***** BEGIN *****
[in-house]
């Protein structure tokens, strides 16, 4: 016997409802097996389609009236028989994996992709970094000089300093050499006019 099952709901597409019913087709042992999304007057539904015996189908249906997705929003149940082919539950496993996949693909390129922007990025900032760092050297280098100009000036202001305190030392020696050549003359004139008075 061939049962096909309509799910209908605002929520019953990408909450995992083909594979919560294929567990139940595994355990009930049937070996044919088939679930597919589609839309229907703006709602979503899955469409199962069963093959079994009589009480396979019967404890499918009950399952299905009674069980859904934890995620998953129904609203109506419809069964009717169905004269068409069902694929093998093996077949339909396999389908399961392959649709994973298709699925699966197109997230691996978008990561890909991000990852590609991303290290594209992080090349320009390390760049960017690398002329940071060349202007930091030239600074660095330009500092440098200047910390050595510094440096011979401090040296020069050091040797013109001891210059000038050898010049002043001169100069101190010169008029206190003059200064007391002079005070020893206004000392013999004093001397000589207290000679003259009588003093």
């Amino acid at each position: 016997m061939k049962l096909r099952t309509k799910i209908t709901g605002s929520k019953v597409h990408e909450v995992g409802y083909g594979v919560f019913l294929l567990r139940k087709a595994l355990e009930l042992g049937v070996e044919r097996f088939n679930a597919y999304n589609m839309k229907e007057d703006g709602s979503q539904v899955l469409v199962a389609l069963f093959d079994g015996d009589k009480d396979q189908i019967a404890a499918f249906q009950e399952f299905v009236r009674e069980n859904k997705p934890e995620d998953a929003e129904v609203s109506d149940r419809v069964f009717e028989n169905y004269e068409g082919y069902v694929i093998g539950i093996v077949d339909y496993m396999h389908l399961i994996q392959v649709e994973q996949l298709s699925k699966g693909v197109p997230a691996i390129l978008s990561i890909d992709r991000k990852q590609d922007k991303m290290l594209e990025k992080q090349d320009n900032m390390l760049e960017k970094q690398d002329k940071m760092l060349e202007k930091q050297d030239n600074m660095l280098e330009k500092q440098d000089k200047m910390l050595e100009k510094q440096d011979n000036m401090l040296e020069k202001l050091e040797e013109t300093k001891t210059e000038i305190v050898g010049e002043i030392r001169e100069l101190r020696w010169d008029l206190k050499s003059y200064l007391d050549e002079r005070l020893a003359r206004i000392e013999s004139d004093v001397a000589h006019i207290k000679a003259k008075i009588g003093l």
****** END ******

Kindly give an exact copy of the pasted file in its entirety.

[in-house]
């Protein structure tokens, strides 16, 4: 016997409802097996389609009236028989994996992709970094000089300093050499006019 099952709901597409019913087709042992999304007057539904015996189908249906997705929003149940082919539950496993996949693909390129922007990025900032760092050297280098100009000036202001305190030392020696050549003359004139008075 061939049962096909309509799910209908605002929520019953990408909450995992083909594979919560294929567990139940595994355990009930049937070996044919088939679930597919589609839309229907703006709602979503899955469409199962069963093959079994009589009480396979019967404890499918009950399952299905009674069980859904934890995620998953129904609203109506419809069964009717169905004269068409069902694929093998093996077949339909396999389908399961392959649709994973298709699925699966197109997230691996978008990561890909991000990852590609991303290290594209992080090349320009390390760049960017690398002329940071060349202007930091030239600074660095330009500092440098200047910390050595510094440096011979401090040296020069050091040797013109001891210059000038050898010049002043001169100069101190010169008029206190003059200064007391002079005070020893206004000392013999004093001397000589207290000679003259009588003093």
């Amino acid at each position: 016997m061939k049962l096909r099952t309509k799910i209908t709901g605002s929520k019953v597409h990408e909450v995992g409802y083909g594979v919560f019913l294929l567990r139940k087709a595994l355990e009930l042992g049937v070996e044919r097996f088939n679930a597919y999304n589609m839309k229907e007057d703006g709602s979503q539904v899955l469409v199962a389609l069963f093959d079994g015996d009589k009480d396979q189908i019967a404890a499918f249906q009950e399952f299905v009236r009674e069980n859904k997705p934890e995620d998953a929003e129904v609203s109506d149940r419809v069964f009717e028989n169905y004269e068409g082919y069902v694929i093998g539950i093996v077949d339909y496993m396999h389908l399961i994996q392959v649709e994973q996949l298709s699925k699966g693909v197109p997230a691996i390129l978008s990561i890909d992709r991000k990852q590609d922007k991303m290290l594209e990025k992080q090349d320009n900032m390390l760049e960017k970094q690398d002329k940071m760092l060349e202007k930091q050297d030239n600074m660095l280098e330009k500092q440098d000089k200047m910390l050595e100009k510094q440096d011979n000036m401090l040296e020069k202001l050091e040797e013109t300093k001891t210059e000038i305190v050898g010049e002043i030392r001169e100069l101190r020696w010169d008029l206190k050499s003059y200064l007391d050549e002079r005070l020893a003359r206004i000392e013999s004139d004093v001397a000589h006019i207290k000679a003259k008075i009588g003093l």